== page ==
Augmented windows, motion capture technology… plush leather interior?
The most common reaction I get when explaining the concept of the Hyperloop to people who have never heard of it is: “Hell no.” No one wants to be the first to step inside a windowless pod that careens through an airless tube at almost twice the speed of sound. No one wants to imagine what could happen to their bodies if something goes wrong. No one wants to be liquified, Roger Corman-style.
One startup, Hyperloop Transportation Technologies, is working on waylaying those fears through — what else? — pretty pictures of cool technology. The company, which is based in LA, is very good at releasing loads of images of a transportation system that, so far, does not yet exist in the world. And this morning, at a technology conference in Vienna, the company’s executives played a video that shows what a passenger experience could be like inside one of their pods.
While its rival Hyperloop One is more focused on using the far-out transportation system to move freight — the startup recently announced plans to study using the Hyperloop to move cargo between the Ports of Long Beach and Los Angeles — Hyperloop Transportation aims to convince skeptics that its system will be safe for passengers. Today, the company announced it would be using a new type of super-strong carbon fiber called Vibranium to make its pods extra safe.
But look inside that capsule! Can’t you imagine kicking back in one of those deliciously beige leather seats, latest issue of Monocle resting in your lap, as you’re whisked along at 760 mph from San Francisco to LA? Or Bratislava to Budapest? (HTT has a signed contract with the Eastern European country Slovakia.)
Of course, when you’re looking out the window, what you’ll see won’t actually be the passing scenery, but a video of the passing scenery, or a scenery simulation. Real windows in a Hyperloop pod would only show the interior of the tube through which it’s traveling, and that sounds dark and boring.
That’s why HTT is working with a Munich-based company called Re’Flekt, which specializes in virtual and augmented reality. According to the video above, interactive panels that display the time, weather, and route of your Hyperloop pod could be a substitute for real windows. Motion-capture technology could adjust the image depending on where you’re looking.Keep in mind, HTT has yet to publicly test any prototypes, unlike Hyperloop One, which conducted an open-air test of its propulsion system a few weeks ago. So while this all looks intriguing and cool, they’re just renderings, which by their very nature are intriguing and cool. It will take a lot more to convince people, especially those who enjoy having bodies, to throw caution to the wind and step foot inside a Hyperloop pod.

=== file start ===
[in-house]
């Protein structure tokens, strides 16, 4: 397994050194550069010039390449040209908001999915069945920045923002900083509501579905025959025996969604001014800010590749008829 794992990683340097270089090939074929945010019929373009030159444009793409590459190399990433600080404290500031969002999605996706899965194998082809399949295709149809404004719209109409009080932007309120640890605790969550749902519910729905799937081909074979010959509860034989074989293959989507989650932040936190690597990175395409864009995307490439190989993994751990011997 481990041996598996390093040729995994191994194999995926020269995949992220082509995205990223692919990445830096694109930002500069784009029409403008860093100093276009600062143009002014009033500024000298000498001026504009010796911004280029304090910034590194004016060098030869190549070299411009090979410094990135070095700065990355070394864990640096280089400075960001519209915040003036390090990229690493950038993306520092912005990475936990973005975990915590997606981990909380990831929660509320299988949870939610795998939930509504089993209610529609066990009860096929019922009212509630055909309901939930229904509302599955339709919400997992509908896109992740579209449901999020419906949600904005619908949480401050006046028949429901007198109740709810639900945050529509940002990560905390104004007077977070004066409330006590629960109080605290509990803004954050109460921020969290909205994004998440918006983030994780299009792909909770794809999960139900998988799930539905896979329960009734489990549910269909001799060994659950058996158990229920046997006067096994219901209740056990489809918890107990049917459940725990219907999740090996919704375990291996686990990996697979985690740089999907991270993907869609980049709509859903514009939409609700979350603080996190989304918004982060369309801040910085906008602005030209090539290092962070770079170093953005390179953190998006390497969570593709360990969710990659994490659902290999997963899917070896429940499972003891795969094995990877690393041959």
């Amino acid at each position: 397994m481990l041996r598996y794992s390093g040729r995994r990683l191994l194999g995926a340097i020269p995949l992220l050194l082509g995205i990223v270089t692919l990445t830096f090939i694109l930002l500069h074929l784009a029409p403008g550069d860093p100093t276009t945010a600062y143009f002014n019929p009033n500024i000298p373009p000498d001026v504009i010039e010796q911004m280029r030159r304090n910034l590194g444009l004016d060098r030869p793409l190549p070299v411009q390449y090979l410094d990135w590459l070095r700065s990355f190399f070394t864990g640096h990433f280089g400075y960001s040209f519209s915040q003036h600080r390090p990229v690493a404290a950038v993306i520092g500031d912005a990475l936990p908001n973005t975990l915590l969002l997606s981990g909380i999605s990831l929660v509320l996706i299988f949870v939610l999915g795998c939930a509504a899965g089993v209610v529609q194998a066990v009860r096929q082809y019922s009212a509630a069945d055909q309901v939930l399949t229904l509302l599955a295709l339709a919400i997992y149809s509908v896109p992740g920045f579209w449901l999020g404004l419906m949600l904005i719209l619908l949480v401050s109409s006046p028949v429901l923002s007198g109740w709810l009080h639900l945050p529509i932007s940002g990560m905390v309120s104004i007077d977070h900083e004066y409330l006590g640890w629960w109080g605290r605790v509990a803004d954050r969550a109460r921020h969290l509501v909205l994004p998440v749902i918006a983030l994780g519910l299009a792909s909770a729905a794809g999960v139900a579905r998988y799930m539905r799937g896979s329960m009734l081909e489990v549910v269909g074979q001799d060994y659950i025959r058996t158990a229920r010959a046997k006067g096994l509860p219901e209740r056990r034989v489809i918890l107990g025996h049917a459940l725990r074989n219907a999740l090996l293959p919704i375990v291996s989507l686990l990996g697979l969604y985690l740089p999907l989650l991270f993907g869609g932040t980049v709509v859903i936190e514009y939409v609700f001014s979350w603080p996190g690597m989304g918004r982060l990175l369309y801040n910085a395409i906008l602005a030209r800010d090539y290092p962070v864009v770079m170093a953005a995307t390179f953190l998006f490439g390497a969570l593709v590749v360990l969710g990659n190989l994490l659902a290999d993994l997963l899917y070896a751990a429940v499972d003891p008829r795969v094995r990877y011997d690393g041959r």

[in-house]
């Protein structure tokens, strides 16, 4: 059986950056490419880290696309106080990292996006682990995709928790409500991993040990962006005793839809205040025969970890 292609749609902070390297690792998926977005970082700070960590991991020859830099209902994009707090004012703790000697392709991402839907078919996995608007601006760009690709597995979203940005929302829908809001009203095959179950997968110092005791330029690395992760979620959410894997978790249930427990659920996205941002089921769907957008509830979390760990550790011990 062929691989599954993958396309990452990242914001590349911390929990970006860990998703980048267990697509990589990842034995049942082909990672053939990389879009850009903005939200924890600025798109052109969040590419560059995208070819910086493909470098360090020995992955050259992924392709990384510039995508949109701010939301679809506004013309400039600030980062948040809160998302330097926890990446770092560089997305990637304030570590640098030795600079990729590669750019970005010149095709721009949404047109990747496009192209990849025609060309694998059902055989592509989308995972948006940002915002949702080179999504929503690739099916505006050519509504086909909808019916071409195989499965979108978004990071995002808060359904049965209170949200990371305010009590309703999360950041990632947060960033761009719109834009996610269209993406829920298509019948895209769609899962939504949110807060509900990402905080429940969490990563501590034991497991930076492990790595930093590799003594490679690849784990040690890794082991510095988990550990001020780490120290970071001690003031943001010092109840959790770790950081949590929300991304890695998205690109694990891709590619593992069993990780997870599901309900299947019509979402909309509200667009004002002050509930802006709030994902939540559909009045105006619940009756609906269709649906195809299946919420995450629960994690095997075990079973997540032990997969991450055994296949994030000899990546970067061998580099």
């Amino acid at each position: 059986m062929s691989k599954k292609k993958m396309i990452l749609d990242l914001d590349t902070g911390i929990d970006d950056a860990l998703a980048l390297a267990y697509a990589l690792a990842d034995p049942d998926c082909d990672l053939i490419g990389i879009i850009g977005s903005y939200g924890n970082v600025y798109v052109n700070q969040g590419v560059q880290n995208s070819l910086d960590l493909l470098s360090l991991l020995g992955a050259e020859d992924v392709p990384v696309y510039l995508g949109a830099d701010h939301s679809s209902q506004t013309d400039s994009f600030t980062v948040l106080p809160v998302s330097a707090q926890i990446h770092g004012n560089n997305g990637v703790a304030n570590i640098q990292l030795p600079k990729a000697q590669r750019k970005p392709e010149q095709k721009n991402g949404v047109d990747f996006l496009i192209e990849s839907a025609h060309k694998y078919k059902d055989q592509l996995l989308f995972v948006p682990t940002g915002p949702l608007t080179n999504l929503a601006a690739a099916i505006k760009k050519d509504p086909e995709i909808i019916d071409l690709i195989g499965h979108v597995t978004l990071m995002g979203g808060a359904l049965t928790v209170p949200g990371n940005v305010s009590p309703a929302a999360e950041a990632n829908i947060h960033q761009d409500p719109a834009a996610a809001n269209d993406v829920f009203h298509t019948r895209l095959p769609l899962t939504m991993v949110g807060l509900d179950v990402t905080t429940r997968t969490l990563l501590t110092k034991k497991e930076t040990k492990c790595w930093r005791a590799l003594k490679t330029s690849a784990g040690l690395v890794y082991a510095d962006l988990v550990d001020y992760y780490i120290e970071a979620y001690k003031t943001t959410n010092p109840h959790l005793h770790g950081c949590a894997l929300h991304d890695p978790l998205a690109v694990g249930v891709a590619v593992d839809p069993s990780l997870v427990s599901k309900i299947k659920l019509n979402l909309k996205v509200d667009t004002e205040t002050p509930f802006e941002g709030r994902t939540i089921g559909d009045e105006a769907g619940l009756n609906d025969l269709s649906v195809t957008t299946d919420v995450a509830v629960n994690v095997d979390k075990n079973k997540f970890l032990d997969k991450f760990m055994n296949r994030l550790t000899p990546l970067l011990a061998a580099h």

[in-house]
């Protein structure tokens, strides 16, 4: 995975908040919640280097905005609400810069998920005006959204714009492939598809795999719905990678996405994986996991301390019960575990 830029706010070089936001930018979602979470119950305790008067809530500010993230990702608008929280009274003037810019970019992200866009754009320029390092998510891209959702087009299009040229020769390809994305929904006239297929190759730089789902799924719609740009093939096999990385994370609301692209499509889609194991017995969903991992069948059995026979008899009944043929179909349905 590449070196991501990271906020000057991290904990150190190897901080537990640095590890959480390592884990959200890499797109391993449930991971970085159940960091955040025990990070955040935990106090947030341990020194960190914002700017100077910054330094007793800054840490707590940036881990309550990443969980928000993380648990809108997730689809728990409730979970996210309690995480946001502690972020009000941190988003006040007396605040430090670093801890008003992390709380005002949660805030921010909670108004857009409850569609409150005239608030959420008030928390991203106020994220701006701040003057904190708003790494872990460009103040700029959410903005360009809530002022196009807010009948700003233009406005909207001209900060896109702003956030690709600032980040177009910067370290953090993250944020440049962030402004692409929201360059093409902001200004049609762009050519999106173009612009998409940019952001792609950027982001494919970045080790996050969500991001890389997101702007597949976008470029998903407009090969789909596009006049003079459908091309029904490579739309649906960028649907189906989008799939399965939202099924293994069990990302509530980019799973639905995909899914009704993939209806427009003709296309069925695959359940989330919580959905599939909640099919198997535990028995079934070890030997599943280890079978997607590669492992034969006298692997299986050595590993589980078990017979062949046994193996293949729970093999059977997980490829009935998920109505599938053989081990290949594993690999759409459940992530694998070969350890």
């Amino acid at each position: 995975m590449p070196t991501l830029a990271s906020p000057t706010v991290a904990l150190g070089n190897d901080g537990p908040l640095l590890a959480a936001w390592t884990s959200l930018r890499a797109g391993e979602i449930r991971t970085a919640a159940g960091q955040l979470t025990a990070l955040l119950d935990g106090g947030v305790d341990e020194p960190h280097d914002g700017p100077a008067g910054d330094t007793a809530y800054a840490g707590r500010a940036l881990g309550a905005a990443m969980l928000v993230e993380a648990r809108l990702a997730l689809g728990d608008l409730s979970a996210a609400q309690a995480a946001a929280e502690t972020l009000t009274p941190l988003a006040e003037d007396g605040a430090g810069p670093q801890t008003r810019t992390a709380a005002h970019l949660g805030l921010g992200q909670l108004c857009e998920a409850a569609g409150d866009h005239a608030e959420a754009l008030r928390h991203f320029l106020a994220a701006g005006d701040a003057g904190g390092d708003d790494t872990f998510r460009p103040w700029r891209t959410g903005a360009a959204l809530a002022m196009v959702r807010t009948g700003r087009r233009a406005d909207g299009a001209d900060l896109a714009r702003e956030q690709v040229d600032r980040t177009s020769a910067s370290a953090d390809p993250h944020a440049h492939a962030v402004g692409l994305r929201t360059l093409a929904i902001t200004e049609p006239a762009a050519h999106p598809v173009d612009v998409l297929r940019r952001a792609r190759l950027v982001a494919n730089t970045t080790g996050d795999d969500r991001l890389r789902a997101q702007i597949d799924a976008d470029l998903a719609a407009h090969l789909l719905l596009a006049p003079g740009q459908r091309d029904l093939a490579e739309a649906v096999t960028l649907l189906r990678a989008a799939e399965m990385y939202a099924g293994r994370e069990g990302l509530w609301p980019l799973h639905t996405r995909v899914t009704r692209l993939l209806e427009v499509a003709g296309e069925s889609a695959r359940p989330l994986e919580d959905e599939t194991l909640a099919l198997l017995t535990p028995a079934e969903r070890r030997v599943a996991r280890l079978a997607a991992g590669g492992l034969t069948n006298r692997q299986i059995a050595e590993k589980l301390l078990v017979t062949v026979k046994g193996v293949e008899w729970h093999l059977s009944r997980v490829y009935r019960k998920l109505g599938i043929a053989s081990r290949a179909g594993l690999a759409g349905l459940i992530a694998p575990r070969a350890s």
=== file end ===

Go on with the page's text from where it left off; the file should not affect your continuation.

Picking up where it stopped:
Back in the late 1890s, when Henry Flagler extended tracks of the Florida East Coast Railway through the hinterlands of Florida down to Miami, mosquitos and water moccasins were likely more prevalent than people.
Flagler’s vision helped create one of the world’s great cities. Flash forward to today, and rail may be on the verge of helping Miami take the next big leap forward.
Miami-Dade County Mayor Carlos Gimenez is betting that a $375 million venture with a Japanese-Italian rail company, unveiled last month, can help Miami become a model for moving people from cars to mass transit.
In March, Hitachi Rail USA, the American subsidiary of Hitachi Rail Italy, announced the completion of a manufacturing facility for the county’s Department of Transportation and Public Works’ new Metrorail vehicles. Consisting of more than 140,000 square feet, the plant, located in Medley, will manufacture 136 cars and 272 motor bogies (the structural subassembly accommodating wheels, axles, motor and gear box) needed to replace the existing Metrorail fleet. The pre-assembled parts will originate from an Italian plant acquired by Hitachi Rail last year. Contracted by the city Transportation and Public Works departments, the first new Metrorail vehicles are scheduled to be placed into service late next year, with production work lasting until at least early 2019.
The new cars will feature Wi-Fi, LED lighting and other bells and whistles attractive to millennials and, well, anyone tired of sitting in endless traffic. Will it be enough to spark a behavioral change that transforms South Florida?
There is significant promise for the 25-mile, dual-track, elevated rapid transit Metrorail and its current 75,000 daily riders. Metrorail provides service to Miami International Airport and runs from Kendall through South Miami, Coral Gables and downtown Miami; to the Civic Center/Jackson Memorial Hospital area; and to Brownsville, Liberty City, Hialeah and Medley in northwest Miami-Dade, with connections to Broward and Palm Beach counties at the Tri-Rail/Metrorail transfer station.
Miami-Dade, utilizing its half-penny transit tax, is updating the 32-year-old fleet with the amenities that will provide an entirely better/different experience. That’s the key to the plan: create a model of mass transit resembling what’s found in Europe and Asia, one based on quietness, efficiency and high passenger counts. With the opening of its first facility in the United States, Hitachi Rail has been given the reins. Other cities are watching — Los Angeles, Chicago and Washington, where ridership has declined.
The timing might be right.